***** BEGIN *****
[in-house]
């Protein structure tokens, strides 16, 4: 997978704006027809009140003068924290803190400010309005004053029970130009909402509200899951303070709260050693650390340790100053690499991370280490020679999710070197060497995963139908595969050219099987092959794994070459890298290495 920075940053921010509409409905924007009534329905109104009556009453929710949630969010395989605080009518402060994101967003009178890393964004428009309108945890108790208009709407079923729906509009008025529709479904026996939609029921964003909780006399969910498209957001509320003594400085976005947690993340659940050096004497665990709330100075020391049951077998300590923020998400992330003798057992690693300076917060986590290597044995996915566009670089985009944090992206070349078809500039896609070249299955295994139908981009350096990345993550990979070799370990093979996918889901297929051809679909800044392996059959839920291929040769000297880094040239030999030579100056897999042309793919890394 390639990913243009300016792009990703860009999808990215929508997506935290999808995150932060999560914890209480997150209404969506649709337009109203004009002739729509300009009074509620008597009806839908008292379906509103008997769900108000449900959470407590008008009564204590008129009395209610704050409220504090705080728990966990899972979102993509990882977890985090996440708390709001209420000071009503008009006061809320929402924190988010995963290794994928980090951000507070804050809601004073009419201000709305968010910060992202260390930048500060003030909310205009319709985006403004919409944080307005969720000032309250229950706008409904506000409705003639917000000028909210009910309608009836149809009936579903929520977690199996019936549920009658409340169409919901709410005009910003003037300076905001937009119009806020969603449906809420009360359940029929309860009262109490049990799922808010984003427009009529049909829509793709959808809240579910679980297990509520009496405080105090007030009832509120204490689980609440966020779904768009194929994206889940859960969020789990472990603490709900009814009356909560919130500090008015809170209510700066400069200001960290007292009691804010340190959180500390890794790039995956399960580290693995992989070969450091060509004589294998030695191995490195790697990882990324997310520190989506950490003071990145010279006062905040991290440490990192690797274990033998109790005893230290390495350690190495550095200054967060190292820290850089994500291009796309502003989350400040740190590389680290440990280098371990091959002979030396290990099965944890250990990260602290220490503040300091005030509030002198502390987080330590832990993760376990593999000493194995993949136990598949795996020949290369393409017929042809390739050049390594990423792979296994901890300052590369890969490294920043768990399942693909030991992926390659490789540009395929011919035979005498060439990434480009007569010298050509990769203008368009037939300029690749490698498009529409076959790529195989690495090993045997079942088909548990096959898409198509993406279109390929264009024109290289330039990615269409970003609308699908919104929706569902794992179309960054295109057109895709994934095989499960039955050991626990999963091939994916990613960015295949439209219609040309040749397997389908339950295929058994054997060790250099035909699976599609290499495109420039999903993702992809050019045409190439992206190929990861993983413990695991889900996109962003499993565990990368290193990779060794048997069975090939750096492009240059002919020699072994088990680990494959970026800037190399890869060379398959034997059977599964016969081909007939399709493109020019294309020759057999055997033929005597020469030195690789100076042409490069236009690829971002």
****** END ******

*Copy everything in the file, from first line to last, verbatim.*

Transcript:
[in-house]
């Protein structure tokens, strides 16, 4: 997978704006027809009140003068924290803190400010309005004053029970130009909402509200899951303070709260050693650390340790100053690499991370280490020679999710070197060497995963139908595969050219099987092959794994070459890298290495 920075940053921010509409409905924007009534329905109104009556009453929710949630969010395989605080009518402060994101967003009178890393964004428009309108945890108790208009709407079923729906509009008025529709479904026996939609029921964003909780006399969910498209957001509320003594400085976005947690993340659940050096004497665990709330100075020391049951077998300590923020998400992330003798057992690693300076917060986590290597044995996915566009670089985009944090992206070349078809500039896609070249299955295994139908981009350096990345993550990979070799370990093979996918889901297929051809679909800044392996059959839920291929040769000297880094040239030999030579100056897999042309793919890394 390639990913243009300016792009990703860009999808990215929508997506935290999808995150932060999560914890209480997150209404969506649709337009109203004009002739729509300009009074509620008597009806839908008292379906509103008997769900108000449900959470407590008008009564204590008129009395209610704050409220504090705080728990966990899972979102993509990882977890985090996440708390709001209420000071009503008009006061809320929402924190988010995963290794994928980090951000507070804050809601004073009419201000709305968010910060992202260390930048500060003030909310205009319709985006403004919409944080307005969720000032309250229950706008409904506000409705003639917000000028909210009910309608009836149809009936579903929520977690199996019936549920009658409340169409919901709410005009910003003037300076905001937009119009806020969603449906809420009360359940029929309860009262109490049990799922808010984003427009009529049909829509793709959808809240579910679980297990509520009496405080105090007030009832509120204490689980609440966020779904768009194929994206889940859960969020789990472990603490709900009814009356909560919130500090008015809170209510700066400069200001960290007292009691804010340190959180500390890794790039995956399960580290693995992989070969450091060509004589294998030695191995490195790697990882990324997310520190989506950490003071990145010279006062905040991290440490990192690797274990033998109790005893230290390495350690190495550095200054967060190292820290850089994500291009796309502003989350400040740190590389680290440990280098371990091959002979030396290990099965944890250990990260602290220490503040300091005030509030002198502390987080330590832990993760376990593999000493194995993949136990598949795996020949290369393409017929042809390739050049390594990423792979296994901890300052590369890969490294920043768990399942693909030991992926390659490789540009395929011919035979005498060439990434480009007569010298050509990769203008368009037939300029690749490698498009529409076959790529195989690495090993045997079942088909548990096959898409198509993406279109390929264009024109290289330039990615269409970003609308699908919104929706569902794992179309960054295109057109895709994934095989499960039955050991626990999963091939994916990613960015295949439209219609040309040749397997389908339950295929058994054997060790250099035909699976599609290499495109420039999903993702992809050019045409190439992206190929990861993983413990695991889900996109962003499993565990990368290193990779060794048997069975090939750096492009240059002919020699072994088990680990494959970026800037190399890869060379398959034997059977599964016969081909007939399709493109020019294309020759057999055997033929005597020469030195690789100076042409490069236009690829971002």